Benjamin Netanyahu has once again emerged as the man destined to lead Israel into the near future, but he wasn’t the biggest winner as the votes for the 21st Knesset were counted overnight.
One of the major criticisms leveled against Netanyahu going into Tuesday’s election was that he routinely acquiesced to too many demands from the ultra-Orthodox Jewish parties in his quest to cobble together majority coalitions.
Well, if Netanyahu’s tapped to form the next government, and he’s all but certain to be called upon to do so, the demands from the two Orthodox parties, Shas and United Torah Judaism (UTJ), are likely to be exceptional in scope.
In other words, all those Christians and Messianic Jews who were hoping, for example, that Shas wouldn’t again be handed control of the Interior Ministry or that the Rabbinate’s monopoly over marriage in the Holy Land might finally be weakened can forget about it.
Netanyahu is going to again support the draconian policies of these parties, because he can’t forge a ruling coalition otherwise.
In fact, neither side can.
The ultra-Orthodox parties again find themselves the true kingmakers.
The right-wing bloc on Tuesday won an estimated 65 seats in Israel’s 120-seat Knesset (with 94 percent of the votes counted). Of that, 49 seats (75 percent) belong to the secular and moderate religious parties of Likud, the Union of Right-Wing Parties, Yisrael Beiteinu and Kulanu. Sixteen seats (nearly 25 percent) belong to Shas and UTJ.
If Netanyahu rejects the demands of the Orthodox, he won’t be able to put together a majority coalition. This was also true in the last Knesset, but to a lesser degree. Following the 2015 election, Netanyahu and his secular/moderate religious coalition partners controlled 53 seats (80 percent), while the Orthodox brought another 13 seats (19 percent) to the government.
It’s not just Bibi
All those Israelis who voted for the center-left “Blue and White” faction are wrong if they think this is solely a Bibi problem, to use the prime minister’s nickname. Netanyahu might be more amenable to ultra-Orthodox demands, but he’s not alone in being compelled to accept them.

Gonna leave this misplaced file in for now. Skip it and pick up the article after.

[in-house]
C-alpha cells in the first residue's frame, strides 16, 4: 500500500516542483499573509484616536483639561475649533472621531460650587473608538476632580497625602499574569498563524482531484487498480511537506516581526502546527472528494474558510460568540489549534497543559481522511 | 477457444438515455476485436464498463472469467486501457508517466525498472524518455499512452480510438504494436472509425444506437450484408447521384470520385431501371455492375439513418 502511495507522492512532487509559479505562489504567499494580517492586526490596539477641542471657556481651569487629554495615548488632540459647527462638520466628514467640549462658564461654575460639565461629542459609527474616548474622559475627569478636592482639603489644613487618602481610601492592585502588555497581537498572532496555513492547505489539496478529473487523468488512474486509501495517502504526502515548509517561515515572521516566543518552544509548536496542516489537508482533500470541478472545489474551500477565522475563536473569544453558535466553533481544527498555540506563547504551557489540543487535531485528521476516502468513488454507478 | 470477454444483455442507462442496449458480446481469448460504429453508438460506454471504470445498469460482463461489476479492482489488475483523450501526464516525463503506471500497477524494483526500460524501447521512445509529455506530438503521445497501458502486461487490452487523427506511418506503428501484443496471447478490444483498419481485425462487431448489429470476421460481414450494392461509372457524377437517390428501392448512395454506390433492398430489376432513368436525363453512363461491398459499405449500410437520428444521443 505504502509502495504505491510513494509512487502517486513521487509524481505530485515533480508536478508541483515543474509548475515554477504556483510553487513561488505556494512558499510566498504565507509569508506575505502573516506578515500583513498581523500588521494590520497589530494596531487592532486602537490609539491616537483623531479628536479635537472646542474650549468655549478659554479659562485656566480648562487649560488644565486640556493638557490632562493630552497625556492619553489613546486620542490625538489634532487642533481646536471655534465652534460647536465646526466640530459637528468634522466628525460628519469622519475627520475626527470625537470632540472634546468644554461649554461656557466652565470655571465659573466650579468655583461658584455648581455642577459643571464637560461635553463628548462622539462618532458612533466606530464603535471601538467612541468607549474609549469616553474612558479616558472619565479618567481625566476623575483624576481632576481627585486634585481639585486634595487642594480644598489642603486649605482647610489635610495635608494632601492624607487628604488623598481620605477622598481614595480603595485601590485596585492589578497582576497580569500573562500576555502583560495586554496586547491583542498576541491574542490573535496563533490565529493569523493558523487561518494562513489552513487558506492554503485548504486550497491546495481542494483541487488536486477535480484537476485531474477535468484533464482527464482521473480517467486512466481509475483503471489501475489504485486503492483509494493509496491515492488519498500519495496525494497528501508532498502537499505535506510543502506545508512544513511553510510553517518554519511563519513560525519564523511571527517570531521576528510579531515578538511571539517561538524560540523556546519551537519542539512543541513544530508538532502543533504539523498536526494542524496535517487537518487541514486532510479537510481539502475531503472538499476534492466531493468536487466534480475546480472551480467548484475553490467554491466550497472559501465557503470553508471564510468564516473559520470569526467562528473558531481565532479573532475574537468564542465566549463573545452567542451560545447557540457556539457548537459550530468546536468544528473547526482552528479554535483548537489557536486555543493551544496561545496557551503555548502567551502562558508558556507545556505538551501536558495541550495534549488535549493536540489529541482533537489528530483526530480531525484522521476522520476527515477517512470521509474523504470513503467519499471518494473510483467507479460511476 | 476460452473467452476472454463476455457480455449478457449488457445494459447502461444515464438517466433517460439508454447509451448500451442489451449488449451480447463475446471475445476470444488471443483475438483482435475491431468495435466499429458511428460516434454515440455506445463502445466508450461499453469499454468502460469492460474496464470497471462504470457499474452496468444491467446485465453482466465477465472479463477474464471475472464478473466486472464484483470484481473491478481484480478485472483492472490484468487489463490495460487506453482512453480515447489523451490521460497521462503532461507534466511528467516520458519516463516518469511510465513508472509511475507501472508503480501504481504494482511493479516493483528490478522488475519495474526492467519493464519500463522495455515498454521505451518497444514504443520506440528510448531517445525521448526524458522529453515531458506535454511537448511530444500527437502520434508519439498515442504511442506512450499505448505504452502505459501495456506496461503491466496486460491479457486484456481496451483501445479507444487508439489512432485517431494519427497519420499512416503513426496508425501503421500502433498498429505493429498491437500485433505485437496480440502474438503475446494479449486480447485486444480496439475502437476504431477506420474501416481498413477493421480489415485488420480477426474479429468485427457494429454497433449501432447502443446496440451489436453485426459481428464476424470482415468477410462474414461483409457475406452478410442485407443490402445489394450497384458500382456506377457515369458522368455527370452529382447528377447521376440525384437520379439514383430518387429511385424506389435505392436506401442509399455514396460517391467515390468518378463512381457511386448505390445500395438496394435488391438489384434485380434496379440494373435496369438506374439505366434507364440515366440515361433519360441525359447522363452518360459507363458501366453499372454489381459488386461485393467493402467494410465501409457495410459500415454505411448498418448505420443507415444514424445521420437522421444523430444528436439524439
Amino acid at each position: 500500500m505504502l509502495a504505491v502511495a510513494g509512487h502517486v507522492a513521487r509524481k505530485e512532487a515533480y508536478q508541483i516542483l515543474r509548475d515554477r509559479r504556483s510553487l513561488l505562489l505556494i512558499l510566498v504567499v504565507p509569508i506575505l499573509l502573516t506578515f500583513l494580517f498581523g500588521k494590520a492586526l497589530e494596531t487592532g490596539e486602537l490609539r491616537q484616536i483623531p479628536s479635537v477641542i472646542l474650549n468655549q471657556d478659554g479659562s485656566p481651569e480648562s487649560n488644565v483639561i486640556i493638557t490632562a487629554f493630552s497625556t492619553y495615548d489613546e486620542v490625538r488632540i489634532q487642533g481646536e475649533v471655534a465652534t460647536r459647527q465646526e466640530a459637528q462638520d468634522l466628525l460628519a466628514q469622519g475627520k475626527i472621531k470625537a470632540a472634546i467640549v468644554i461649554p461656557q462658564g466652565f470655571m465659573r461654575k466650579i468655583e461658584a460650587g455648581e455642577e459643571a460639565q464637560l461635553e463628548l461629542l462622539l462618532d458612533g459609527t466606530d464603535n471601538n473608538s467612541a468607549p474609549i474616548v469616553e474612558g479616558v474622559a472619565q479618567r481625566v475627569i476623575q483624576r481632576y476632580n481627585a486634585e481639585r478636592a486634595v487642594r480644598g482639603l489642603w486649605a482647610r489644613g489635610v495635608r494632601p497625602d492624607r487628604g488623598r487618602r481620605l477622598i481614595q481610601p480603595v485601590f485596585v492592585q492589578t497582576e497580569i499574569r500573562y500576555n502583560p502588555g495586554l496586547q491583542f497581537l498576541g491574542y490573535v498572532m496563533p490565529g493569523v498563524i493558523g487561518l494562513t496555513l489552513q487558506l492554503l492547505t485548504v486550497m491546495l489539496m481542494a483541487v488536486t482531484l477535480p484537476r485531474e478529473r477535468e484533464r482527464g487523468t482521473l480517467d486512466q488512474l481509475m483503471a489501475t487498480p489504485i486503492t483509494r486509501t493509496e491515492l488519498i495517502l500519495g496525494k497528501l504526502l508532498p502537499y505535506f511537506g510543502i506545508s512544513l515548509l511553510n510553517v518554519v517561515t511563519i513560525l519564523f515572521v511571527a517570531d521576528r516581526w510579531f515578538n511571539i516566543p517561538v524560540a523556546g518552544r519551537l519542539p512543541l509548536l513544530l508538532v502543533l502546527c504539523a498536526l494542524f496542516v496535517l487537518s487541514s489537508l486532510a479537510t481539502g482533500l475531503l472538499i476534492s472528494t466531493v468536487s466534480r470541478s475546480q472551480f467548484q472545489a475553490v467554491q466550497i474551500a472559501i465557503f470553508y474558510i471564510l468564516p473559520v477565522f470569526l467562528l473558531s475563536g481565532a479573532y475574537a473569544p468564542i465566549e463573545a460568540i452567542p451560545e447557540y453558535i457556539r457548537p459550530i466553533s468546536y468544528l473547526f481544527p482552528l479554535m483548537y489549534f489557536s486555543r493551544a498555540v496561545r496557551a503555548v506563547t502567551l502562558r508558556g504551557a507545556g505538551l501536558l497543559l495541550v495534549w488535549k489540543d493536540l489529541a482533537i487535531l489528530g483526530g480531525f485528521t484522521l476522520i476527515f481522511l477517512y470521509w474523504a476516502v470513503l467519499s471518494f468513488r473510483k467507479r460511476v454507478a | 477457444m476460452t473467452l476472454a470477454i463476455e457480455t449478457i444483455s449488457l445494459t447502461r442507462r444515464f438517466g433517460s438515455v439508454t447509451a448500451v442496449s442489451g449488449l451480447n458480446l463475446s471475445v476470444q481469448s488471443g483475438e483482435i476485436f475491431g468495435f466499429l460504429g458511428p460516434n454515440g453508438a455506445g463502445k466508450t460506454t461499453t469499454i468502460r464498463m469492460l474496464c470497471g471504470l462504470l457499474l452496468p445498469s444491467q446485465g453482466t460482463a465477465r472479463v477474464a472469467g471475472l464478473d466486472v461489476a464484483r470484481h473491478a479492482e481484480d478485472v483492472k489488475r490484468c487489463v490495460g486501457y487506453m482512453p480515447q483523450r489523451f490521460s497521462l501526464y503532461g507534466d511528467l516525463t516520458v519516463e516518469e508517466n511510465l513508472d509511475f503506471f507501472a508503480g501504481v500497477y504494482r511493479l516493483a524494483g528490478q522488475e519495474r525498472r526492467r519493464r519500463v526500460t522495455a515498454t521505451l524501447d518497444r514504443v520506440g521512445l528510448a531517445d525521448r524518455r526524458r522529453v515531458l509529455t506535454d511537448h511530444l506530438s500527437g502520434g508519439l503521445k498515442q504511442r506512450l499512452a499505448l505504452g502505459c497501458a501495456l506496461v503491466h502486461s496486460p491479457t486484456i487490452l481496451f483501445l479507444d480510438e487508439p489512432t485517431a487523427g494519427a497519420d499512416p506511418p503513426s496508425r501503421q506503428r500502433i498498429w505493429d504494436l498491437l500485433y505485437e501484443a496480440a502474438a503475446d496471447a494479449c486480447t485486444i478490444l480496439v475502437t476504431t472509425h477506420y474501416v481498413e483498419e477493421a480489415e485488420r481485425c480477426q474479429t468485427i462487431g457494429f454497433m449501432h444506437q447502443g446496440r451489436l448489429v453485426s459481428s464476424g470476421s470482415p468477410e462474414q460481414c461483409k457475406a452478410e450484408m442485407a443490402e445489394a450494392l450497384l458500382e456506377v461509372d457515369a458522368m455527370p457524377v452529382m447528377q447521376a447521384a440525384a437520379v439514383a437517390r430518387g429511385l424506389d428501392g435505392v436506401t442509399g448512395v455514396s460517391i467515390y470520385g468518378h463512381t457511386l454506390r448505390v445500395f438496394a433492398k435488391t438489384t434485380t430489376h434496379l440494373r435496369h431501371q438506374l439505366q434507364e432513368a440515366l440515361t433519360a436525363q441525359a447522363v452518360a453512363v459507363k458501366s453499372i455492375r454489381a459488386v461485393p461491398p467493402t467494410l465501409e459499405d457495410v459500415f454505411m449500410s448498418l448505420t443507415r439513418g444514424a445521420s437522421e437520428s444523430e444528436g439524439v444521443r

Were Netanyahu to take the unprecedented step of refusing part or all of the Orthodox conditions and therefore finding himself without enough seats to form a majority coalition, Blue and White would be tasked with trying to do so. But they, too, would need to court Shas and UTJ, without whom, like Netanyahu, Blue and White wouldn’t be able to present a stable government.
Together, Blue and White, Labor and the far-left Meretz have 45 seats (at the time of writing). Perhaps they could convince Kulanu to join, giving them 49 seats. But the bottom line is that without the ultra-Orthodox, Blue and White would fail to form a government.
Whether it’s Netanyahu or Benny Gantz (leader of Blue and White), either potential prime minister is going to rely on the ultra-Orthodox to make up at least 25 percent of his coalition, meaning Shas and UTJ have the leverage to demand pretty much whatever they want.
The only conceivable way to avoid a scenario in which the ultra-Orthodox wield so much power would be for Netanyahu’s Likud and Gantz’s Blue and White to form a national unity government.
A unity government is highly unlikely given the vitriol both parties slung at one another during the election campaign. On top of that, it seems both factions will control the same number of Knesset seats, setting the stage for serious dispute over which party’s leader would take the reins as prime minister.
But, this is the land of miracles, so we’ll wait and see.